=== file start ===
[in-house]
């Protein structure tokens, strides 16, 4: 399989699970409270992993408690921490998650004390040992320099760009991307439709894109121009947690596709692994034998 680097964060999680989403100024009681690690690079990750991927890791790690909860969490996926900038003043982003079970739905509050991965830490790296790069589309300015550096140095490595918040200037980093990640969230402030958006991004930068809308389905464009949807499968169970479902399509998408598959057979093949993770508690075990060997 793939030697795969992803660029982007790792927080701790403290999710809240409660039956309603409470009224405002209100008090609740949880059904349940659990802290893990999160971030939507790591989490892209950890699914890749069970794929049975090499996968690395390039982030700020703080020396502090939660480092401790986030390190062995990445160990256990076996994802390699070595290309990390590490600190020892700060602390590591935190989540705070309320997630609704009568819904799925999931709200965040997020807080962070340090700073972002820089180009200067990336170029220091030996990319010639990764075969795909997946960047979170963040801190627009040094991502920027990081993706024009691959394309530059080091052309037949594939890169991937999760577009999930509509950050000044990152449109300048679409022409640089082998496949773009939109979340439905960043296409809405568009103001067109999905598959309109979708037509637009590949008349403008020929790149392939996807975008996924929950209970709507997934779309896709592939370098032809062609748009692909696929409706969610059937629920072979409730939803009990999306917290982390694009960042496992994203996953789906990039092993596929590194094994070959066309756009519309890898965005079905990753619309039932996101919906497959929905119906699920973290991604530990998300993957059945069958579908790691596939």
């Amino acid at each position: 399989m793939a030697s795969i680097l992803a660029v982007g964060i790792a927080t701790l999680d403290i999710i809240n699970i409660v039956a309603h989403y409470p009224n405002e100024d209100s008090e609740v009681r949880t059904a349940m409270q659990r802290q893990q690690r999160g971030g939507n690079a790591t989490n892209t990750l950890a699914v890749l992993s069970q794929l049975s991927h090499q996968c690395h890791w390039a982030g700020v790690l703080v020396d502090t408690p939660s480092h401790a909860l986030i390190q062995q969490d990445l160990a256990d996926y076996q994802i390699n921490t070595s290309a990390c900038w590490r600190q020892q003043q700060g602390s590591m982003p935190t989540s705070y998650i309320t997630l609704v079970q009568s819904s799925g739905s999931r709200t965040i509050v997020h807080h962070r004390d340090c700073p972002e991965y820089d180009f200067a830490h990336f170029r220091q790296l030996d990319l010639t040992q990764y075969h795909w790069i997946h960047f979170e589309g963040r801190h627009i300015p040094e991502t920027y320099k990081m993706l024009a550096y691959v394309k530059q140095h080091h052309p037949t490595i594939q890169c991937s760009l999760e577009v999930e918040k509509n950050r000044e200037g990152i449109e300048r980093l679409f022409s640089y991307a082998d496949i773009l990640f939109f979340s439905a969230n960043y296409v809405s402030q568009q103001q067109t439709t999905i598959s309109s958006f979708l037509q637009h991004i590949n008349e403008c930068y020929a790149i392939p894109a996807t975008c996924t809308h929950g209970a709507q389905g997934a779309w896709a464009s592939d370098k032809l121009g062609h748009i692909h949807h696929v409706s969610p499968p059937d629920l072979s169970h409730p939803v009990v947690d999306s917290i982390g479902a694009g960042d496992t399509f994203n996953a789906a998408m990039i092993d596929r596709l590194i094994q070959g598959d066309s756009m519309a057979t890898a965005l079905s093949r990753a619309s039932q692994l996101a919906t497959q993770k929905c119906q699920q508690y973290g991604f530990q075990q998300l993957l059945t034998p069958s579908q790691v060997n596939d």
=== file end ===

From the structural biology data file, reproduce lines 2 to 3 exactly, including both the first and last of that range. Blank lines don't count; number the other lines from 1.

């Protein structure tokens, strides 16, 4: 399989699970409270992993408690921490998650004390040992320099760009991307439709894109121009947690596709692994034998 680097964060999680989403100024009681690690690079990750991927890791790690909860969490996926900038003043982003079970739905509050991965830490790296790069589309300015550096140095490595918040200037980093990640969230402030958006991004930068809308389905464009949807499968169970479902399509998408598959057979093949993770508690075990060997 793939030697795969992803660029982007790792927080701790403290999710809240409660039956309603409470009224405002209100008090609740949880059904349940659990802290893990999160971030939507790591989490892209950890699914890749069970794929049975090499996968690395390039982030700020703080020396502090939660480092401790986030390190062995990445160990256990076996994802390699070595290309990390590490600190020892700060602390590591935190989540705070309320997630609704009568819904799925999931709200965040997020807080962070340090700073972002820089180009200067990336170029220091030996990319010639990764075969795909997946960047979170963040801190627009040094991502920027990081993706024009691959394309530059080091052309037949594939890169991937999760577009999930509509950050000044990152449109300048679409022409640089082998496949773009939109979340439905960043296409809405568009103001067109999905598959309109979708037509637009590949008349403008020929790149392939996807975008996924929950209970709507997934779309896709592939370098032809062609748009692909696929409706969610059937629920072979409730939803009990999306917290982390694009960042496992994203996953789906990039092993596929590194094994070959066309756009519309890898965005079905990753619309039932996101919906497959929905119906699920973290991604530990998300993957059945069958579908790691596939």
């Amino acid at each position: 399989m793939a030697s795969i680097l992803a660029v982007g964060i790792a927080t701790l999680d403290i999710i809240n699970i409660v039956a309603h989403y409470p009224n405002e100024d209100s008090e609740v009681r949880t059904a349940m409270q659990r802290q893990q690690r999160g971030g939507n690079a790591t989490n892209t990750l950890a699914v890749l992993s069970q794929l049975s991927h090499q996968c690395h890791w390039a982030g700020v790690l703080v020396d502090t408690p939660s480092h401790a909860l986030i390190q062995q969490d990445l160990a256990d996926y076996q994802i390699n921490t070595s290309a990390c900038w590490r600190q020892q003043q700060g602390s590591m982003p935190t989540s705070y998650i309320t997630l609704v079970q009568s819904s799925g739905s999931r709200t965040i509050v997020h807080h962070r004390d340090c700073p972002e991965y820089d180009f200067a830490h990336f170029r220091q790296l030996d990319l010639t040992q990764y075969h795909w790069i997946h960047f979170e589309g963040r801190h627009i300015p040094e991502t920027y320099k990081m993706l024009a550096y691959v394309k530059q140095h080091h052309p037949t490595i594939q890169c991937s760009l999760e577009v999930e918040k509509n950050r000044e200037g990152i449109e300048r980093l679409f022409s640089y991307a082998d496949i773009l990640f939109f979340s439905a969230n960043y296409v809405s402030q568009q103001q067109t439709t999905i598959s309109s958006f979708l037509q637009h991004i590949n008349e403008c930068y020929a790149i392939p894109a996807t975008c996924t809308h929950g209970a709507q389905g997934a779309w896709a464009s592939d370098k032809l121009g062609h748009i692909h949807h696929v409706s969610p499968p059937d629920l072979s169970h409730p939803v009990v947690d999306s917290i982390g479902a694009g960042d496992t399509f994203n996953a789906a998408m990039i092993d596929r596709l590194i094994q070959g598959d066309s756009m519309a057979t890898a965005l079905s093949r990753a619309s039932q692994l996101a919906t497959q993770k929905c119906q699920q508690y973290g991604f530990q075990q998300l993957l059945t034998p069958s579908q790691v060997n596939d």